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Movie Odds: Which Foreign Films Will Be “Americanized”?

Trevor Dueck

by Trevor Dueck in Entertainment

Dec 20, 2016 · 12:47 PM PST

Believe it or not, there are actually great films that don’t get made in North America. I know, “thanks Captain Obvious.”

However, for whatever reason, not many North Americans seem to enjoy watching foreign films. Some naysayers point to not liking subtitles or terrible voice overs, while others don’t like anything that isn’t made in ‘Murica. Whatever the excuse, Hollywood feels the need to find those special foreign flicks and “Americanize” them.

Sometimes the retelling of foreign films goes completely unnoticed. Most people aren’t even aware 1987’s Three Men and a Baby was first a French film called Trois hommes et un couffin. Martin Scorsese’s 2006 film The Departed was a direct remake of a 2002 Hong Kong film called Infernal Affairs. Even Quentin Tarantino’s cult classic Reservoir Dogs bears marked similarities to cinema that already existed in a foreign land (City on Fire; Hong Kong, 1987).

For every great foreign remake, there are more stinkers than one can shake an air freshener at. Take Park Chan-wook’s 2003 thriller Old Boy which was an instant classic. Ten years later, Spike Lee decided to give it a terrible remake starring Josh Brolin, and it completely bombed.

Nowadays a good foreign flick usually gets noticed thanks in large part to internet buzz and Netflix. In 2016, foreign films like The Salesman and Toni Erdmann received a lot of buzz, along with the saucy The Handmaiden. (The buzz around that one probably had a little something to do with all the nakedness.)

Will one of those become the next Girl with the Dragon Tattoo? Check out our odds on which foreign films will get a North American makeover.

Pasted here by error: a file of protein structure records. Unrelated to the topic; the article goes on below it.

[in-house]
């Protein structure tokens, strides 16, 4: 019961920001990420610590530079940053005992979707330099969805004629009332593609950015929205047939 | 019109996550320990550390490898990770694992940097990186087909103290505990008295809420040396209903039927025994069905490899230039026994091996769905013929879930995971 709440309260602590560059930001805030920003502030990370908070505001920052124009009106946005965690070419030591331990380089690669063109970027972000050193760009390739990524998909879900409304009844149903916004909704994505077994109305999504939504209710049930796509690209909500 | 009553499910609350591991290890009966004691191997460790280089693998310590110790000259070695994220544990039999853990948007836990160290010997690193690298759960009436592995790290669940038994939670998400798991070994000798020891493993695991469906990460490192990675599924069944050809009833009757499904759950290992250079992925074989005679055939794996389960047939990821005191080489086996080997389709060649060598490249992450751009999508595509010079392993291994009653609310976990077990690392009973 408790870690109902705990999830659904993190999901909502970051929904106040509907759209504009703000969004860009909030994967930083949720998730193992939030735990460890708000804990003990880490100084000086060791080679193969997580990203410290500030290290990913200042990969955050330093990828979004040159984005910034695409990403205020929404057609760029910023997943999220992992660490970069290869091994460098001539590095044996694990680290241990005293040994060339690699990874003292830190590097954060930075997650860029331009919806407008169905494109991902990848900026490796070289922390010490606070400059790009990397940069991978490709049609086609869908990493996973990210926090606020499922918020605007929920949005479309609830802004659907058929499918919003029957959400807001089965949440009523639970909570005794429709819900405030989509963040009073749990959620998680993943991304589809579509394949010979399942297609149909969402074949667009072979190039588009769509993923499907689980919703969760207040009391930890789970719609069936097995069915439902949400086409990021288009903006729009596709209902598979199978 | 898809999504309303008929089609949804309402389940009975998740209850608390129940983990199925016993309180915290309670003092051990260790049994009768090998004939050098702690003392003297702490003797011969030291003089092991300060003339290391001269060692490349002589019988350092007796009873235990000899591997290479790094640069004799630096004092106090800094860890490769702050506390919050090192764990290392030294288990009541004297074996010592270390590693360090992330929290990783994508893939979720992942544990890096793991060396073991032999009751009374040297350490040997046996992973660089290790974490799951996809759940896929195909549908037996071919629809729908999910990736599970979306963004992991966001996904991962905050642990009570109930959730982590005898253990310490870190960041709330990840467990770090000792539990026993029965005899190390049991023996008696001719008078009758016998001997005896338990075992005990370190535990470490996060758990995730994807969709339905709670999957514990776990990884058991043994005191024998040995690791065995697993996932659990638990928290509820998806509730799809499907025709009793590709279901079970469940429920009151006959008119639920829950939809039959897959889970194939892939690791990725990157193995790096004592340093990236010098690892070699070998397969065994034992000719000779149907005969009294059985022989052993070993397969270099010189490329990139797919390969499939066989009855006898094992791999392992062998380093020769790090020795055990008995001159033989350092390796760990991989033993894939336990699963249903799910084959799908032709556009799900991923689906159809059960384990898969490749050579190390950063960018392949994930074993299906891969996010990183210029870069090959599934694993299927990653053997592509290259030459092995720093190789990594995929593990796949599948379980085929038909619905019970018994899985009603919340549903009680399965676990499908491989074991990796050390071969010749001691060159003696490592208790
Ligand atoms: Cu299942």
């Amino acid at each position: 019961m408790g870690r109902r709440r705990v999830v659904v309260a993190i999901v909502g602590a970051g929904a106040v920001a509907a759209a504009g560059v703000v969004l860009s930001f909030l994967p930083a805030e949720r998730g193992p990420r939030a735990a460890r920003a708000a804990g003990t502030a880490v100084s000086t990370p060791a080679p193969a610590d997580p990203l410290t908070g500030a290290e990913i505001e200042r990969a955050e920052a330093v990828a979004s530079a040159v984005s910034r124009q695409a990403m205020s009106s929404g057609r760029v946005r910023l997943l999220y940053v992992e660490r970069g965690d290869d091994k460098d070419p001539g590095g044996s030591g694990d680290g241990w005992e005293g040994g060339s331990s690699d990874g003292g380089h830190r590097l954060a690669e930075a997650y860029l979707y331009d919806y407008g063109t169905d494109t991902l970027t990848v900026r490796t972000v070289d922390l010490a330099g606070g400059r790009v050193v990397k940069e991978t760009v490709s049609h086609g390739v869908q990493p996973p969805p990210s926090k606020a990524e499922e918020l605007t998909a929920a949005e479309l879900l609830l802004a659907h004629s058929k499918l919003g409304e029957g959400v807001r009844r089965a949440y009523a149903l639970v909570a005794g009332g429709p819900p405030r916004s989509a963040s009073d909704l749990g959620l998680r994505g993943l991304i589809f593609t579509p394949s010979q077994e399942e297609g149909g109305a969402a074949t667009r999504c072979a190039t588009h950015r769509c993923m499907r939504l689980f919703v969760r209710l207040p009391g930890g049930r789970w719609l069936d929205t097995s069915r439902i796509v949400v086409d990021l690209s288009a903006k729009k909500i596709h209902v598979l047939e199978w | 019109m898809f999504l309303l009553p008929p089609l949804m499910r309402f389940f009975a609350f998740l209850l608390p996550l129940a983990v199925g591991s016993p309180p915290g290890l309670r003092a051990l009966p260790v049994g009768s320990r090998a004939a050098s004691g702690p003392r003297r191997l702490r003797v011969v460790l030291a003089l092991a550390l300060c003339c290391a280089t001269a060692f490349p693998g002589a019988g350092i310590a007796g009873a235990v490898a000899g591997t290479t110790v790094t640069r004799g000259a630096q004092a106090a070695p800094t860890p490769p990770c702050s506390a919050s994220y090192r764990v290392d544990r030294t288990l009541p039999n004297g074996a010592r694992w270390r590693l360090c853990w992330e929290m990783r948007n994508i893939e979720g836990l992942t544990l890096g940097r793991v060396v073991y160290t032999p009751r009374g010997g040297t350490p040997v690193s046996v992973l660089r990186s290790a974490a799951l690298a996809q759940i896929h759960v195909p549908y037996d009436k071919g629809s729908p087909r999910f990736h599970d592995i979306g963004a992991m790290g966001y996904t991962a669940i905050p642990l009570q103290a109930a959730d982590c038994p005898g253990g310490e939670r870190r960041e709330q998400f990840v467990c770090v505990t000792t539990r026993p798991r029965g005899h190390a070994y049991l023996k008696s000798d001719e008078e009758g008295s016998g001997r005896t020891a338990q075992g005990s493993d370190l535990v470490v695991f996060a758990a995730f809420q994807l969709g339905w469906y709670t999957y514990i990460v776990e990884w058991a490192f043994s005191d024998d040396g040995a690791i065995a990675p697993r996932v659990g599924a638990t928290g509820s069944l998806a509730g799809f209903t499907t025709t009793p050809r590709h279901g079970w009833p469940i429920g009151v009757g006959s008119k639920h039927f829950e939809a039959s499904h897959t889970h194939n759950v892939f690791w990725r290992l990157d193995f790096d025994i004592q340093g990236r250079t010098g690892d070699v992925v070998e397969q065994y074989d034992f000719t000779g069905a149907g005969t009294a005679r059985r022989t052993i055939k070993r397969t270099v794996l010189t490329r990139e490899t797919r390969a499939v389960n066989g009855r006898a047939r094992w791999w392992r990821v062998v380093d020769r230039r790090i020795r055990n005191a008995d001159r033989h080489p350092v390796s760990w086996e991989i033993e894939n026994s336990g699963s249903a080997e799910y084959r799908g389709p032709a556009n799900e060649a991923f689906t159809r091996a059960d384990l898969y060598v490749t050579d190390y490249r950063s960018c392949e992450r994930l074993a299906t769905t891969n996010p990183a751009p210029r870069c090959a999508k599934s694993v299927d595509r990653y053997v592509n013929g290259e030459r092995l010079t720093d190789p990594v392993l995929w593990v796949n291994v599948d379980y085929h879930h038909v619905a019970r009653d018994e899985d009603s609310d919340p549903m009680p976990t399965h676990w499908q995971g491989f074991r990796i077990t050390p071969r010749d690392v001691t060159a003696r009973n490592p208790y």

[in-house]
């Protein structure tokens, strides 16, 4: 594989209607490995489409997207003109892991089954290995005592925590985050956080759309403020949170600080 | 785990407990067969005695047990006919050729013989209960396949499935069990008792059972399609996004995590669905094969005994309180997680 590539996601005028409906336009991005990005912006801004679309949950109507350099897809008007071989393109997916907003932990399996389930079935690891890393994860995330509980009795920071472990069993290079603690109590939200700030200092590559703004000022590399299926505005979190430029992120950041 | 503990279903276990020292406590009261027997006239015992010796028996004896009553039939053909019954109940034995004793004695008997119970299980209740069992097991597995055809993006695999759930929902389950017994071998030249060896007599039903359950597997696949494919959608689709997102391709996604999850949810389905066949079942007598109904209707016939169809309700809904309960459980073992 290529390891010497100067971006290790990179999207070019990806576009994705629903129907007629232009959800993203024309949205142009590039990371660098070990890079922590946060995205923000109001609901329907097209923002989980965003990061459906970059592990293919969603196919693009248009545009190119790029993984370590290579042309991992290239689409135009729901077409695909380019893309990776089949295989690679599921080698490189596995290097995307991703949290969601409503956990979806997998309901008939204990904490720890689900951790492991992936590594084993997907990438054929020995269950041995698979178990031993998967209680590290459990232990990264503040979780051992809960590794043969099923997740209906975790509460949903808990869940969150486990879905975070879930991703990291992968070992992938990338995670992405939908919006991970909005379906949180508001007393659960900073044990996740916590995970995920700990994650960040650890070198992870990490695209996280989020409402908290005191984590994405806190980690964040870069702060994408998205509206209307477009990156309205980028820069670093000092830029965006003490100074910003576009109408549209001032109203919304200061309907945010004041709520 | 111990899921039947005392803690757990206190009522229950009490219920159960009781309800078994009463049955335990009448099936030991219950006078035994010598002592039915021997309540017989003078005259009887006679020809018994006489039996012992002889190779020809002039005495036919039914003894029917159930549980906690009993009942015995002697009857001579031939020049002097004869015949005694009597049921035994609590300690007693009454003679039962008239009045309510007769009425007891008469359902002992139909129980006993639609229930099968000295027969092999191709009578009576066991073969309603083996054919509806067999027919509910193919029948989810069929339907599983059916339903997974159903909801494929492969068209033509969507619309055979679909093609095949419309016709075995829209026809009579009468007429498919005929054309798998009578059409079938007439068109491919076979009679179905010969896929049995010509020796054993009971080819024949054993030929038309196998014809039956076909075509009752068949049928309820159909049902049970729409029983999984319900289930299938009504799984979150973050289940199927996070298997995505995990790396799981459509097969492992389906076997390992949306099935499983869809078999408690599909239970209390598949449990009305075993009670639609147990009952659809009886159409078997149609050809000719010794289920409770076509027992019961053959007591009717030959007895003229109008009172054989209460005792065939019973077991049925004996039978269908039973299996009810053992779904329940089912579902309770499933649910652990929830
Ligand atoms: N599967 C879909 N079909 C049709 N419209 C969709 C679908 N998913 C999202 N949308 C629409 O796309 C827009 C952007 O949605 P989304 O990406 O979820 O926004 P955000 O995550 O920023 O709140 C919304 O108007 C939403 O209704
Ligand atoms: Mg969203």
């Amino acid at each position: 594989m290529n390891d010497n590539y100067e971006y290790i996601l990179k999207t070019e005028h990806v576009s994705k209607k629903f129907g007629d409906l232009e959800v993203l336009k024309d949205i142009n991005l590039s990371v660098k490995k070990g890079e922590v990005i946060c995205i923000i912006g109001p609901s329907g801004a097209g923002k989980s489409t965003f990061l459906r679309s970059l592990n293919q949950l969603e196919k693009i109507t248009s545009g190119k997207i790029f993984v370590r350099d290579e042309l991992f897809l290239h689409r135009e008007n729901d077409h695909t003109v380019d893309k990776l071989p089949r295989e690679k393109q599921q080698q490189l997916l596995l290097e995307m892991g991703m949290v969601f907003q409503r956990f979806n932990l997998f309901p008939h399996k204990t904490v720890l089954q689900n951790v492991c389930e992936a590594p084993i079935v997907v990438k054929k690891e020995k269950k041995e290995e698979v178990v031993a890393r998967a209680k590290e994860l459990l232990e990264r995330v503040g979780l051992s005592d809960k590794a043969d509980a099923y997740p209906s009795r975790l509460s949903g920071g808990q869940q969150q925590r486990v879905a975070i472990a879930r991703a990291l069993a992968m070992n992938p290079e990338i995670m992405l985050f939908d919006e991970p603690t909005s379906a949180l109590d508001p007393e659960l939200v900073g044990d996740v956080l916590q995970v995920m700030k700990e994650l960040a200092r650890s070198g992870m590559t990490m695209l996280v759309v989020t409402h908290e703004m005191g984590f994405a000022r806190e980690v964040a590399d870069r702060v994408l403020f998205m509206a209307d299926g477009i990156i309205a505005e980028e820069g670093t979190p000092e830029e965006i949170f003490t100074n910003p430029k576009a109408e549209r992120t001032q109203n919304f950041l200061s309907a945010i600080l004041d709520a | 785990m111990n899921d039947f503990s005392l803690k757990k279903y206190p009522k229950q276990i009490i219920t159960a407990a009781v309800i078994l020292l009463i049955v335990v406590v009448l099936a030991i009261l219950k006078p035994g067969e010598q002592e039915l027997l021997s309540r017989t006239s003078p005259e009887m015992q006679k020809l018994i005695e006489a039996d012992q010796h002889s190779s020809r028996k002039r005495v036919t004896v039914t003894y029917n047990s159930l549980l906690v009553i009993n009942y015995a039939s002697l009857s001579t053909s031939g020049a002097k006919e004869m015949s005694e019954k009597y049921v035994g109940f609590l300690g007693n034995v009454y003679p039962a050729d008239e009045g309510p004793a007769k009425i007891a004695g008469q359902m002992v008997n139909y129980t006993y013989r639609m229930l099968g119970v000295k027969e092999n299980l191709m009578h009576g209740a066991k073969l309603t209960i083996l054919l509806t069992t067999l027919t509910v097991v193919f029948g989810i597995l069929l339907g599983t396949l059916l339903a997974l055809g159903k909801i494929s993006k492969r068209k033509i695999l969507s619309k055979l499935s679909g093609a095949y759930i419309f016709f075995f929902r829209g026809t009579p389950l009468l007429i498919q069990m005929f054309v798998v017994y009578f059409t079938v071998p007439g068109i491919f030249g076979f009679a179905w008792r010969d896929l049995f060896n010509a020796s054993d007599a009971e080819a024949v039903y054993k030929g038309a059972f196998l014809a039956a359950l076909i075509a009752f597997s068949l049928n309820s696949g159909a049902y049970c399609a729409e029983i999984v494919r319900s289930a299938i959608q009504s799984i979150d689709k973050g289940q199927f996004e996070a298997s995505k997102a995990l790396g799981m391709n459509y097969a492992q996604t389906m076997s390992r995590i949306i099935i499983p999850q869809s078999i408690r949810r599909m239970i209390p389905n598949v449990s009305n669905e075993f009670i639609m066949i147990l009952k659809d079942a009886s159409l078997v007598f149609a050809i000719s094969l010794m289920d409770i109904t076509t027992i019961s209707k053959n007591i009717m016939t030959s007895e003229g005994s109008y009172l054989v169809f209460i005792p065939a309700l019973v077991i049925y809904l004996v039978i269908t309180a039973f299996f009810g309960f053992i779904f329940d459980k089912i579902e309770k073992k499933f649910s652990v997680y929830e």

Outside of the odds, this list is also a great resource for films to check out. And speaking of great lists, make sure to take a look at our best-of 2016 lists, like top horror films of the year and top comic book adaptations.

Odds on Foreign Films being “Americanized

Suicide Club (2001 Japan): 2/1

So many Japanese films have been remade by Hollywood. Asian cinema, in general, tends to be a little weirder and more violent than American audiences prefer. Suicide Club is no exception. The film, which focuses on investigators looking into why teenage schoolgirls are offing themselves, is gory and darkly humorous. I could definitely see an American studio doing a version which tones down the gore. In today’s age, where cyber-bullying has become a key issue, a violent and satirical police procedural on the subject would resonate with audiences.

Wild Tales (2015): 2/1

All hail the great Argentinian actor Ricardo Darin. A lot of the films that he has starred in have been given the remake treatment, so this 2015 anthology Wild Tales, could be next. This is one of those films that is firmly a character study on how people deal with stress. It’s multiple stories that intersect that all involve civilized people who cross the line to barbarism when pushed to their brink. A lover’s betrayal, a return to the repressed past and the violence woven into everyday encounters drive the characters to madness as they give into the undeniable pleasure of losing control.